Many who quit their jobs in ‘Great Resignation’ regret it

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(NewsNation) — You might have heard of the “Great Resignation,” the economic trend in which millions of Americans have been quitting their jobs since early 2021. Most of those who quit during that period weren’t dropping out of the workforce; on the contrary, they were seeking better jobs.

A new survey also suggests that many of those who quit now regret it. A Harris poll conducted for USA Today found that about one in five workers who quit their job wish they had remained in their old job; meanwhile, only around a quarter of job switchers say they’re satisfied enough with their new job to stay.

Kathryn Minshew, editor of the career development platform The Muse, joined “NewsNation Prime” on Thursday to discuss the poll and broader employment trends.

“I think that the pandemic caused a lot of people to rethink their priorities. It created a wakeup moment for so many folks that I think caused the first wave of the Great Resignation. Unfortunately, what we’re seeing now is those first jobs that a lot of people landed at are not necessarily the right match for the long term,” she said. “And that’s going to continue to, I think, cause a lot of turmoil over the several months.”

More than 4 million workers quit their jobs in February, marking more than 13 million resignations that took place since November. Job switchers often benefited from pay increases at their new jobs, providing a powerful incentive to resign from their former positions.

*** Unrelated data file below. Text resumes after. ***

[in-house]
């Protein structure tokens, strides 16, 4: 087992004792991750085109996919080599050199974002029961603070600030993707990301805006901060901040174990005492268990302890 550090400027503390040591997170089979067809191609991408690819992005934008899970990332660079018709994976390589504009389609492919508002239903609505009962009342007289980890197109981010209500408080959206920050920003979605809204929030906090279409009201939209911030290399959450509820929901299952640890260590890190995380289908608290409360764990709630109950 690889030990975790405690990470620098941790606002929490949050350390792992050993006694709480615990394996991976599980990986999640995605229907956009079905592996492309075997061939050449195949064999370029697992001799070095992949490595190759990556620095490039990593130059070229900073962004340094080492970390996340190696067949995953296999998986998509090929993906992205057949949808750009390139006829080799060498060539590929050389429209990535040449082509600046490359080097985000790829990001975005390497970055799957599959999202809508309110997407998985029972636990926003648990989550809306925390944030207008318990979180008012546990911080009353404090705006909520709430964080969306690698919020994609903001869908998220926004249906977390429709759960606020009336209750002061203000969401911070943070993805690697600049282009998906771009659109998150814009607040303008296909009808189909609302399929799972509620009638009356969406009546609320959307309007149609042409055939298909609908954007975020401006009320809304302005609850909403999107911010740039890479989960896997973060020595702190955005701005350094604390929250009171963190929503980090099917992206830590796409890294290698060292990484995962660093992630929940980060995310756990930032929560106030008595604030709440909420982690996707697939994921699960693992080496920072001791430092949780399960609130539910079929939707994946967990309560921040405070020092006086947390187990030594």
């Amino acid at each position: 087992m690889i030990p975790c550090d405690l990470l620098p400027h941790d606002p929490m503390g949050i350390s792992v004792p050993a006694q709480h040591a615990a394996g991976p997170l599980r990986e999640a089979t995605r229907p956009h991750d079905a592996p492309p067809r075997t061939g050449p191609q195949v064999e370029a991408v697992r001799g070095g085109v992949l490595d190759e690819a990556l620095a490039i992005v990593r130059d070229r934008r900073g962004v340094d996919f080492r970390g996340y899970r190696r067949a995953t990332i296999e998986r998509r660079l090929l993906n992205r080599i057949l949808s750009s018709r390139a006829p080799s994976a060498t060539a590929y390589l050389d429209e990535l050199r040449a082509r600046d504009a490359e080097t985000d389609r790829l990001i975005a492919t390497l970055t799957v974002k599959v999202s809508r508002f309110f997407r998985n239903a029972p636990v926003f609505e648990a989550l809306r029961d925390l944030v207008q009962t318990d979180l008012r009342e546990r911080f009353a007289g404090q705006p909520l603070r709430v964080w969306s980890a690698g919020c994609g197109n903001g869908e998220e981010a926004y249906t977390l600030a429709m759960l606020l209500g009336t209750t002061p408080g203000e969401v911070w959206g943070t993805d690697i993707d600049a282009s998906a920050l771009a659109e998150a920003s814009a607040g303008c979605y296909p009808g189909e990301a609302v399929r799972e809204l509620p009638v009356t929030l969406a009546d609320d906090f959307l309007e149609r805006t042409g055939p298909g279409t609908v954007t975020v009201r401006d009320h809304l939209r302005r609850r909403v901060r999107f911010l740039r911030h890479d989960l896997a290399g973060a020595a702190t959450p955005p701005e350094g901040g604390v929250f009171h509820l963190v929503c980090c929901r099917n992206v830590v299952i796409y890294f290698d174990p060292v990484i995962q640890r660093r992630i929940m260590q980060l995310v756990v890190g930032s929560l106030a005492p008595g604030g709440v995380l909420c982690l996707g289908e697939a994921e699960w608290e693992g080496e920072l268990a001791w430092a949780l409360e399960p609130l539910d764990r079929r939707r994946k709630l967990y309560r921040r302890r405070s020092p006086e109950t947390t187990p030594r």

Indeed, a recent Pew Research Center survey found that 63 percent of people who quit their jobs in 2021 said low pay played at least some role in their decision to quit.

Minshew noted that there are generational gaps in how Americans think about their jobs.

“We did a survey recently on The Muse, which serves primarily Gen Z and millennial job seekers, and 80 percent of them said that they would leave a job in under six months if it didn’t mean expectations,” she noted.

Despite the regrets expressed by some, there is little sign that the Great Resignation is abating. The 4.4 million workers who quit their jobs in February was just barely fewer than the record 4.5 million who quit in November.

Minshew noted that employers are changing how they think about employee retention.

“We work with a lot of employers, a lot of hiring managers at The Muse, and many of them are rethinking the rules of the workplace, the benefits they offer, the way they treat their people, in an effort to not only … attract younger workers but also create an environment that they’ll want to stay in,” she said.

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